Italy’s Eni said Wednesday its daily Libyan output has risen above pre-war levels despite ongoing conflicts between the country’s two rival governments.
Eni, the largest producer in Libya, is now producing about 300,000 barres per day of oil.
“Our commitment in Libya is very strong…We have worked in the past months the reinforce all of our structures onshore and we also in a very good position because we are on the western side of Libya,” Eni CEO Claudio Descalzi told Bloomberg Business.
Oil and gas assets have become favorite targets in a four year long conflict between Libya’s rival governments that kicked off when former dictator Muammar Gaddafi was overthrown in 2011.
Work stoppages and terrorist attacks have only added to the country’s woes and knocked its crude exports down to about 500,000 bpd from a high of 1.6 million bpd before the conflict began.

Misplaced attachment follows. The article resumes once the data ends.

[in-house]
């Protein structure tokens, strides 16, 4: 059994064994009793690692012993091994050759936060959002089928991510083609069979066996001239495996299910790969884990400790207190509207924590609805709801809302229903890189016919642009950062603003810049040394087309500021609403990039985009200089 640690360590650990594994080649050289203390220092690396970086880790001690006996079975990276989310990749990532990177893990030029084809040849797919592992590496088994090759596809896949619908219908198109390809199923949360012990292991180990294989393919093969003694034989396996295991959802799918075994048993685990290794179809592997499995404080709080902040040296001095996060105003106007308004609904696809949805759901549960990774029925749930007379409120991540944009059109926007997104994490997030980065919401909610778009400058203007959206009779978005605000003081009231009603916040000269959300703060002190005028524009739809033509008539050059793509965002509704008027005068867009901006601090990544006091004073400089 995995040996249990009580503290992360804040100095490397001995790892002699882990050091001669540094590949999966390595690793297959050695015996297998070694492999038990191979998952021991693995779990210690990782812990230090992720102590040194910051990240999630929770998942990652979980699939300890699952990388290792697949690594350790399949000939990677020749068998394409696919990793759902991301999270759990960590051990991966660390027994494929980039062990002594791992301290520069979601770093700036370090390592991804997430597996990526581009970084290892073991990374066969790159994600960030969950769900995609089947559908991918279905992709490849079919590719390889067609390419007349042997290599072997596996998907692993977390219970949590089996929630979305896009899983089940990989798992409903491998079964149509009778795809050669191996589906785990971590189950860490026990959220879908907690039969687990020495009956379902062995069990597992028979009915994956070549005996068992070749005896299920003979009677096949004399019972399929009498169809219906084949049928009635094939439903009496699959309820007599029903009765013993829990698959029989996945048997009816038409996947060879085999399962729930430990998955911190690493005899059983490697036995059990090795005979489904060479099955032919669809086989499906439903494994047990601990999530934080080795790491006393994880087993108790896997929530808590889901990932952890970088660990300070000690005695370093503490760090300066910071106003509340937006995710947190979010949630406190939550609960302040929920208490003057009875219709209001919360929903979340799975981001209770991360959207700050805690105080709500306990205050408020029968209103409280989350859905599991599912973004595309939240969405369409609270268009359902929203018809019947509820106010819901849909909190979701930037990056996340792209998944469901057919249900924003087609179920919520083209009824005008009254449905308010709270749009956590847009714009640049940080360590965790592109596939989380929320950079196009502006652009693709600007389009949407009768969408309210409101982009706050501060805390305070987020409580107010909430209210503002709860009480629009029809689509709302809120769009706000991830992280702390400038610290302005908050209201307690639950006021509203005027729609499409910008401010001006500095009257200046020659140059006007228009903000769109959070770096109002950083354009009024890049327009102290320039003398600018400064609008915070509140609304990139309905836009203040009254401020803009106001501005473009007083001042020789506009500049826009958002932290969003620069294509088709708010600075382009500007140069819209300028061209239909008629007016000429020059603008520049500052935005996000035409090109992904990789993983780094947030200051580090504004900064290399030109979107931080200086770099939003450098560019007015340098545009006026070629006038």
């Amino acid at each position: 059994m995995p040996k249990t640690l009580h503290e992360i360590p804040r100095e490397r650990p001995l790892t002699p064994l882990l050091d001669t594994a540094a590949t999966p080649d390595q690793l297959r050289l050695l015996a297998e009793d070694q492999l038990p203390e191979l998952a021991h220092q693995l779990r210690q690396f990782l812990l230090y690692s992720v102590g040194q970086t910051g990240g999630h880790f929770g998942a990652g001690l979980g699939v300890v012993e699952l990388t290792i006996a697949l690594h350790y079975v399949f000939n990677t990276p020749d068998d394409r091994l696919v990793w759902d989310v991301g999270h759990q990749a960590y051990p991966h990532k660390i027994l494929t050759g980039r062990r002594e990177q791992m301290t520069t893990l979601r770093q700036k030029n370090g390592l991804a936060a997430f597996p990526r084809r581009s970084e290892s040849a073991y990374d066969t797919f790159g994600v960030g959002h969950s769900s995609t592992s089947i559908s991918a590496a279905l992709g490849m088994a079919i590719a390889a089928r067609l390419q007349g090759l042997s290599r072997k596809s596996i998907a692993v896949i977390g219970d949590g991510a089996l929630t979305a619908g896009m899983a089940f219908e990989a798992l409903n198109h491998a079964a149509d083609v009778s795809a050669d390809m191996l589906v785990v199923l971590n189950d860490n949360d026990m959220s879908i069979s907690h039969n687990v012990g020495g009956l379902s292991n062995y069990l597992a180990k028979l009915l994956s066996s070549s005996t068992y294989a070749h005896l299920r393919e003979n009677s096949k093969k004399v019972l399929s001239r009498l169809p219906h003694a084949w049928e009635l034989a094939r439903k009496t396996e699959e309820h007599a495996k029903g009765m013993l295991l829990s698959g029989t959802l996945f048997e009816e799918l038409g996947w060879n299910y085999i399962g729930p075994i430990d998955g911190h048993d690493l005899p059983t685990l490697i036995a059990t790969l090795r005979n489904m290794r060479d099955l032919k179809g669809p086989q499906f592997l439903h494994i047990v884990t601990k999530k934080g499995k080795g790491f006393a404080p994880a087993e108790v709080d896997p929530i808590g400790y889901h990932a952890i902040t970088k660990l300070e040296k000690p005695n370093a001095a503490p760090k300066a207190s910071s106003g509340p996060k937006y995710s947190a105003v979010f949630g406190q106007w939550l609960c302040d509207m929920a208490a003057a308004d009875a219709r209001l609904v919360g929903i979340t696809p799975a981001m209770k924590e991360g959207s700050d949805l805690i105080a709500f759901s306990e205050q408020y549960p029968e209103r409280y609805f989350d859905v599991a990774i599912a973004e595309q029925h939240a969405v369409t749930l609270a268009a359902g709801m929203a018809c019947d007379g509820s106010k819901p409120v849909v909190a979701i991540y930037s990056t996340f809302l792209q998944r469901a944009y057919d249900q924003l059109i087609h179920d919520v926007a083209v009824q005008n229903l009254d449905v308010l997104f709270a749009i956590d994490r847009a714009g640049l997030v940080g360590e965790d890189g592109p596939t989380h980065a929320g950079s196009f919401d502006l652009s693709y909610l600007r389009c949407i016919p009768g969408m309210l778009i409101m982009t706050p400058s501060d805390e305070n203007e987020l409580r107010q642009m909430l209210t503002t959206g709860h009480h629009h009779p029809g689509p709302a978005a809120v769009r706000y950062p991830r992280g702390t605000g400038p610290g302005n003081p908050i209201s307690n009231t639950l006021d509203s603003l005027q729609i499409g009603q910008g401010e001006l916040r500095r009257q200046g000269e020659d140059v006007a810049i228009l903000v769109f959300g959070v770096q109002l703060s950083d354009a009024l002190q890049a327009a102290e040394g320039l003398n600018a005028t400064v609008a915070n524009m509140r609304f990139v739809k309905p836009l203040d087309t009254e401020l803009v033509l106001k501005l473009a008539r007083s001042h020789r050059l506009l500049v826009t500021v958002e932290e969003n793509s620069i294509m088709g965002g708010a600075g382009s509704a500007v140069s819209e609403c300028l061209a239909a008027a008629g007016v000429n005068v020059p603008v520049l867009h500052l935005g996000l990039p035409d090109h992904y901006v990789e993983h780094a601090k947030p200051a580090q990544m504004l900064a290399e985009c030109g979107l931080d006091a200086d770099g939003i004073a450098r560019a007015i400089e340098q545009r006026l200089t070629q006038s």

In February Eni cut the number of expatriates it has working in offshore Libya as government clashes and terrorist attacks caused multiple field closures.
Despite field and terminal shutdowns Descalzi said his company is optimistic that the strife will eventually settle down.
“In the medium long term we are confident because we saw a lot of offers from different international entities and we’re willing to find a solution internally so they have started discussions in the last four months. That’s a really good signal,” Descalzi said.
Earlier this month a group protesters demanding jobs shut down a gas field in Libya just days after striking security workers prevented the El Feel field from coming back online.
The shutdowns are expected to worsen Libya’s power shortage as the country reels from multiple attacks on petroleum fields and export terminals.
In January Libya’s state owned oil company declared a for 11 oil fields that are now non-operational force majeure following attacks by suspected members of Islamic State.